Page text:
Farming in general has a lot of specific seasonal tasks - planting time, lambing time, getting in firewood, shearing time and lots more. One of the busiest and most taxing is hay season. For a variety of reasons we use small square bales, not the big round ones. I've never worked with the big rounds so I can't say for certain but I don't think putting them up requires the same amount of human grunt work that the small squares do. For everyone who's never been pressed into service baling hay, here's the Top Ten observations about it.
You know it's haying season when:
10. You're too tired and it's too late to go to the store anyway so supper is Spam sandwiches, heated up leftover mashed potatoes and a bowl of ice cream.
9. As you unload a wagon it dawns on you that the thump and squeal of the elevator mirrors a Justin Bieber song - "Ba-bee, ba-bee, baby, OHHhhh........ Ba-bee, ba-bee, baby, OHHHhhhhh." Great. Now that earworm is stuck in your head every time you unload.
8. You lose track of the days. Thursday? It was just Monday. How'd that happen?
7. After sweating and grunting and working for three weeks you shed a few pounds of flab which is great until you realize this is probably the best you're going to look all year. Meh.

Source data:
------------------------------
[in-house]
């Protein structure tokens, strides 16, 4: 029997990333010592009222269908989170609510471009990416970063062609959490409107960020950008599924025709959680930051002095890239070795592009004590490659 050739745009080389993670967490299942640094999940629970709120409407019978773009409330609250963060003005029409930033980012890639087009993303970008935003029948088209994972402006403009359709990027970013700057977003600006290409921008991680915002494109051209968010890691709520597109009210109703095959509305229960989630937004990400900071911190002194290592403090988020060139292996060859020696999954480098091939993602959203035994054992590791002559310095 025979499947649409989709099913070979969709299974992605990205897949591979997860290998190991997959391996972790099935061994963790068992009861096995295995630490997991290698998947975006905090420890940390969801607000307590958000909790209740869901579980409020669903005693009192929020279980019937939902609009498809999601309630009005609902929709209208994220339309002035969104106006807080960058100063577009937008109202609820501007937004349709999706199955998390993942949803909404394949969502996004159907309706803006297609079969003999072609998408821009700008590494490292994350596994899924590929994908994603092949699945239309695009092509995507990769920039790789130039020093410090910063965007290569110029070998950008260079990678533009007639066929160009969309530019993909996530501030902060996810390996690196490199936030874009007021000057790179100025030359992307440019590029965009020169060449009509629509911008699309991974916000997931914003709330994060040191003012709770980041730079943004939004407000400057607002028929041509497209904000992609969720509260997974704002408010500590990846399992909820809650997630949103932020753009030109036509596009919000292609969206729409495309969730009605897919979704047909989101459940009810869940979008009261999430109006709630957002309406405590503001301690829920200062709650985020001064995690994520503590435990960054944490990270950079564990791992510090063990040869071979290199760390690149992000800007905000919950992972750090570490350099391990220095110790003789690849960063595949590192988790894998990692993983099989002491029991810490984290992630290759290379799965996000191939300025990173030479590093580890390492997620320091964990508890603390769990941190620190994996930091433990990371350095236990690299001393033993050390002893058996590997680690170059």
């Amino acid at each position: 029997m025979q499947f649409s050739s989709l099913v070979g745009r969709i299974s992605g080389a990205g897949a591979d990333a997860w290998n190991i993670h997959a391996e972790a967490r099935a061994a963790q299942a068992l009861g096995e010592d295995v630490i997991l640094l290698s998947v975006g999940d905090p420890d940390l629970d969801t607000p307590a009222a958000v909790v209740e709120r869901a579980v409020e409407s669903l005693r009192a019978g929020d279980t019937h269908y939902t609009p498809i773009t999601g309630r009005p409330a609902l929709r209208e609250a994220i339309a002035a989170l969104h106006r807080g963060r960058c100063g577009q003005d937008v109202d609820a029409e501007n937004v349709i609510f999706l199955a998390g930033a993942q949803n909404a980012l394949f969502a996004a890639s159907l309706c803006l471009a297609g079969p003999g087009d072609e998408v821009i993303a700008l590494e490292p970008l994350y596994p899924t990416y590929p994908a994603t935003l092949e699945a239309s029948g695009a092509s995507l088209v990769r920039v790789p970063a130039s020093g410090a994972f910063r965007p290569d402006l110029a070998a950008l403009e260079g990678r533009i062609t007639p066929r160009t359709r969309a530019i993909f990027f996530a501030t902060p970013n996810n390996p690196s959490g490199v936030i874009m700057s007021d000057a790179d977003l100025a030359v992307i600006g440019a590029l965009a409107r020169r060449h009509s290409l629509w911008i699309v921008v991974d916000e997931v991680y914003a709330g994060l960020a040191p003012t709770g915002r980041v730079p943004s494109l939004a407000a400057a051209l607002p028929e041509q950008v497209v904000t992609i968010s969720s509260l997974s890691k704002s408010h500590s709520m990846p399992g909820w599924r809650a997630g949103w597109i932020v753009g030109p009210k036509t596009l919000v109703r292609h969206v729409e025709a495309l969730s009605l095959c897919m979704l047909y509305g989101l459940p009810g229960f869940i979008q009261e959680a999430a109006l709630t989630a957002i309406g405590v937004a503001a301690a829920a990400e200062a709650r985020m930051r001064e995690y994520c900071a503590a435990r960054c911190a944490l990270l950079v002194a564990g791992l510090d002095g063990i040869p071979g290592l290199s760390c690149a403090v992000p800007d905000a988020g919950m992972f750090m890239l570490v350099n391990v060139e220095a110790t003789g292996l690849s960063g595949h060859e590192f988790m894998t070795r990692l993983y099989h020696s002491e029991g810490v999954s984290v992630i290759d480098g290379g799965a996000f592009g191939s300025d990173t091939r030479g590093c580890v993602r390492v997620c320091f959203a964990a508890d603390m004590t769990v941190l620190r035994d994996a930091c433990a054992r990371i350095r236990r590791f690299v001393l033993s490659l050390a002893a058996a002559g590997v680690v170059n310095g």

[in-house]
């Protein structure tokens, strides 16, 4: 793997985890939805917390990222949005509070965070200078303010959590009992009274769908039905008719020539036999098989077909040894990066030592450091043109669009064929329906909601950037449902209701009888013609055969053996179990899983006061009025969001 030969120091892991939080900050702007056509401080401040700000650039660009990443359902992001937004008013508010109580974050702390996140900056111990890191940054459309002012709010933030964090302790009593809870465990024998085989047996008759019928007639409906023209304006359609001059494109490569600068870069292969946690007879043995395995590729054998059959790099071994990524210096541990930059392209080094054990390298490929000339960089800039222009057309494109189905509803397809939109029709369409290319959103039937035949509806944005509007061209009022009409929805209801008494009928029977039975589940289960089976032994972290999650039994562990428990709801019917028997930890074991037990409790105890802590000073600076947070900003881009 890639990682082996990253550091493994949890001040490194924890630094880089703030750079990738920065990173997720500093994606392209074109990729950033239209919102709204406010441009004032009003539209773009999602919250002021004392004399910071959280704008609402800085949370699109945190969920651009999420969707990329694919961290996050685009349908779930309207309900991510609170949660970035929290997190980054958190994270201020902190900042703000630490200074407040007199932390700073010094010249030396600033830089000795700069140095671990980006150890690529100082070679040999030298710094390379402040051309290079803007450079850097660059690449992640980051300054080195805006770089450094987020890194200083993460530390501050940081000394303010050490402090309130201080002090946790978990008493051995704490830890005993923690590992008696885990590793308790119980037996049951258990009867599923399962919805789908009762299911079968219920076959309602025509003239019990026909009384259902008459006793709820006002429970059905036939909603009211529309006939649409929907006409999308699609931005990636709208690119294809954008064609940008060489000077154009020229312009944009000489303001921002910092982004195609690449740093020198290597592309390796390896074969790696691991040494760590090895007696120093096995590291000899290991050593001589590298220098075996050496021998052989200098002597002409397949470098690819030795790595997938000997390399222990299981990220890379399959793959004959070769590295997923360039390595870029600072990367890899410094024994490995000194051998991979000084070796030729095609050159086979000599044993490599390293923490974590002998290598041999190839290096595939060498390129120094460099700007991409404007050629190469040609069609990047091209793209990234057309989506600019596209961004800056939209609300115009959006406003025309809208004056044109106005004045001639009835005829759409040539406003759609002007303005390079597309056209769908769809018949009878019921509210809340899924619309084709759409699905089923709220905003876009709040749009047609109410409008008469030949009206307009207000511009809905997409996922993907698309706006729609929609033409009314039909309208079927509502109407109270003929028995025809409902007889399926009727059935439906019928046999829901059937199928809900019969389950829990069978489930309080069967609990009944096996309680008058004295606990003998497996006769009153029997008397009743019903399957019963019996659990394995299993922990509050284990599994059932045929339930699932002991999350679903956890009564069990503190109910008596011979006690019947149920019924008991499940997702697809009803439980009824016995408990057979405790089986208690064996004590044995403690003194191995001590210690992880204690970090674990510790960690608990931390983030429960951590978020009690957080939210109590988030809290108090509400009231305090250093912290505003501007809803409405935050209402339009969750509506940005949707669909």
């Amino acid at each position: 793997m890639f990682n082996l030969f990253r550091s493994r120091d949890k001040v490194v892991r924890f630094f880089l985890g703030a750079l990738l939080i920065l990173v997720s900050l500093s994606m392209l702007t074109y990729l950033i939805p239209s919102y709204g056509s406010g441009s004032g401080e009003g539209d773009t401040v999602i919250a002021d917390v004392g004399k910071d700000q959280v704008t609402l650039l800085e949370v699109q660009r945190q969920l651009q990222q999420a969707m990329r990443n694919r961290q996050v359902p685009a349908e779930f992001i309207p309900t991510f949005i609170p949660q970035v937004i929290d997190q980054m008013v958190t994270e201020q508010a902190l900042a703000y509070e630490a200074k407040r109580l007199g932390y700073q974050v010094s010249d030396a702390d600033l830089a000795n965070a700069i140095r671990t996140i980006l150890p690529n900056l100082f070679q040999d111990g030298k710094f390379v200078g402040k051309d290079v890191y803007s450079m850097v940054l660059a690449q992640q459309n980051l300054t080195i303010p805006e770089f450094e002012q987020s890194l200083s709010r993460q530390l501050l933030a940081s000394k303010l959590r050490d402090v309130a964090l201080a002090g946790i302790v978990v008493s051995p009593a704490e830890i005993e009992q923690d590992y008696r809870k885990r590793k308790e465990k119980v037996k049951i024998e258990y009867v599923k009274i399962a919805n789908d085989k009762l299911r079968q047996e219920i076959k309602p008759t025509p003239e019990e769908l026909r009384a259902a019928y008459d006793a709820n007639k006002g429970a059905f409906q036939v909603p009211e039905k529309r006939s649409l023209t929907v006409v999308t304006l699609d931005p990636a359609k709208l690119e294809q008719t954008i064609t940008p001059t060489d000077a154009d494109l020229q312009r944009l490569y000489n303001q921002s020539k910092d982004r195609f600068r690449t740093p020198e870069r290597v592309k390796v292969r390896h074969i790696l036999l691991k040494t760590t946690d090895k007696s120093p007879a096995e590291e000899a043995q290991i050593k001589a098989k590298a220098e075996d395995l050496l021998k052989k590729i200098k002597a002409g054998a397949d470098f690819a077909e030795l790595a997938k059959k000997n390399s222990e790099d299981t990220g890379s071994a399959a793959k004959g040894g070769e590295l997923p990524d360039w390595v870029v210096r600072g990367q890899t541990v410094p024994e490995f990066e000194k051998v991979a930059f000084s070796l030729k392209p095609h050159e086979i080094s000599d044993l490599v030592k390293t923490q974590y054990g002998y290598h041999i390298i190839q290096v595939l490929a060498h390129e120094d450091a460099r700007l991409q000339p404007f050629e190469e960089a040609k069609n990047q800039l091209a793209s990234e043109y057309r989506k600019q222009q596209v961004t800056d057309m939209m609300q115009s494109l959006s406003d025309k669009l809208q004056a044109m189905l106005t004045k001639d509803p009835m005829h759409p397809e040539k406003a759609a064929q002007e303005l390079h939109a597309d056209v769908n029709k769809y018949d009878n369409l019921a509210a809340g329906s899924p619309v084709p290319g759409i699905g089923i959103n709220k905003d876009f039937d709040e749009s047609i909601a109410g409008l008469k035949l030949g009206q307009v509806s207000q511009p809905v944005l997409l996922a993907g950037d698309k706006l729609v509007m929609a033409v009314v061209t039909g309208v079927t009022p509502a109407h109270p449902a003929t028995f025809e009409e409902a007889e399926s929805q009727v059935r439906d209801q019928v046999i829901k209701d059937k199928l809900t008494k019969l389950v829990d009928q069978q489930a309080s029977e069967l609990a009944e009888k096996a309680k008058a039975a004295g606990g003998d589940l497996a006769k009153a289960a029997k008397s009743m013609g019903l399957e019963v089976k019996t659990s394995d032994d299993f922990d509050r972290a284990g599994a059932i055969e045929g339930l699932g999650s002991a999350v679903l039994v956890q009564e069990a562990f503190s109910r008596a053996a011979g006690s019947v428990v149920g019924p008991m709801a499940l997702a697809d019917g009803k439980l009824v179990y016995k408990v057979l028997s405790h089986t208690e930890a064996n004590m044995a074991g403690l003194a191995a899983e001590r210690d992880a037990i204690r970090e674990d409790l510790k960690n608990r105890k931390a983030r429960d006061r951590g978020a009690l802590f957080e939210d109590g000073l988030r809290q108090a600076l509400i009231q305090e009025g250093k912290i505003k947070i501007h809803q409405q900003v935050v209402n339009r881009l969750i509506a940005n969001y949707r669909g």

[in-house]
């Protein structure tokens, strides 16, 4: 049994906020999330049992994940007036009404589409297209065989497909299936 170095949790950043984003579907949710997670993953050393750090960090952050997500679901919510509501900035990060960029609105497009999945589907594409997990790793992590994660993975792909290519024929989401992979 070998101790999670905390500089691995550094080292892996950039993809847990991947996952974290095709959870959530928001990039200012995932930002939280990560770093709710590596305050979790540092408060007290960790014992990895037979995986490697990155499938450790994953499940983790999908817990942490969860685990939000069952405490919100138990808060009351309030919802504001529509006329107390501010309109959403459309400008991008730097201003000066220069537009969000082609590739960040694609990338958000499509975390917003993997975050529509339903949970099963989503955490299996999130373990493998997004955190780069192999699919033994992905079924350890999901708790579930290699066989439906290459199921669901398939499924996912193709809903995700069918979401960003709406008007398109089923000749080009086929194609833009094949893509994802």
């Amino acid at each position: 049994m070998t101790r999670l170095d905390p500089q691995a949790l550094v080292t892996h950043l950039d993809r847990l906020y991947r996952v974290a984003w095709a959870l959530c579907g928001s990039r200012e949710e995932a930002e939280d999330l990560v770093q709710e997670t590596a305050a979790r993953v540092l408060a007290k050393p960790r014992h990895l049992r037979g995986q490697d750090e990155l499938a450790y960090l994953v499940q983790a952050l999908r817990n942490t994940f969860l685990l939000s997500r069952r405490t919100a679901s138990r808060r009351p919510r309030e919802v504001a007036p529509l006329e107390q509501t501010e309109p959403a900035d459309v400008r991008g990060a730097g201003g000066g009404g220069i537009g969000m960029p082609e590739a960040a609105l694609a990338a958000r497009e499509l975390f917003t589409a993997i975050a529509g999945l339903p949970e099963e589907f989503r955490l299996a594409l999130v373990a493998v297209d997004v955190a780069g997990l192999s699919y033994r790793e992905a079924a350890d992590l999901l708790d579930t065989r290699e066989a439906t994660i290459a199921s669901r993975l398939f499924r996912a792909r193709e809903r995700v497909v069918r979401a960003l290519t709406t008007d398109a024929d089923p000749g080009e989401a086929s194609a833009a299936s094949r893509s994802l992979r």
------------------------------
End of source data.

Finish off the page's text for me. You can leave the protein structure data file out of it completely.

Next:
6. You wear through the legs of your jeans handling bales are hear yourself sound like the cliche 'old people' - "They don't make clothes like they used to! This denim is like tissue paper! It's this $#%&$ stuff from overseas! When I was a kid you got hand me downs from when your father was a kid and they never wore out....."
5. You develop a farmer's tan so stark that it precludes you attending weddings, graduation parties, picnics or other public functions in anything other than a short sleeve top with a round neck.
4. You watch the bale count climb with more breathless anticipation than any presidential candidate gathering delegates.
3. You drink more iced tea in a few weeks than you do the entire rest of the year.
2. Checking the Weather Bug app on the phone six times a day and comparing it to both the newspaper's and radio's forecast doesn't seem excessive.
and the Number One way you know hay season has arrived........
1. You drop your drawers in the bathroom and chaff flutters down like confetti. Wheee! Looks like I'm a winner!
We're at 2,920 - just over half way there!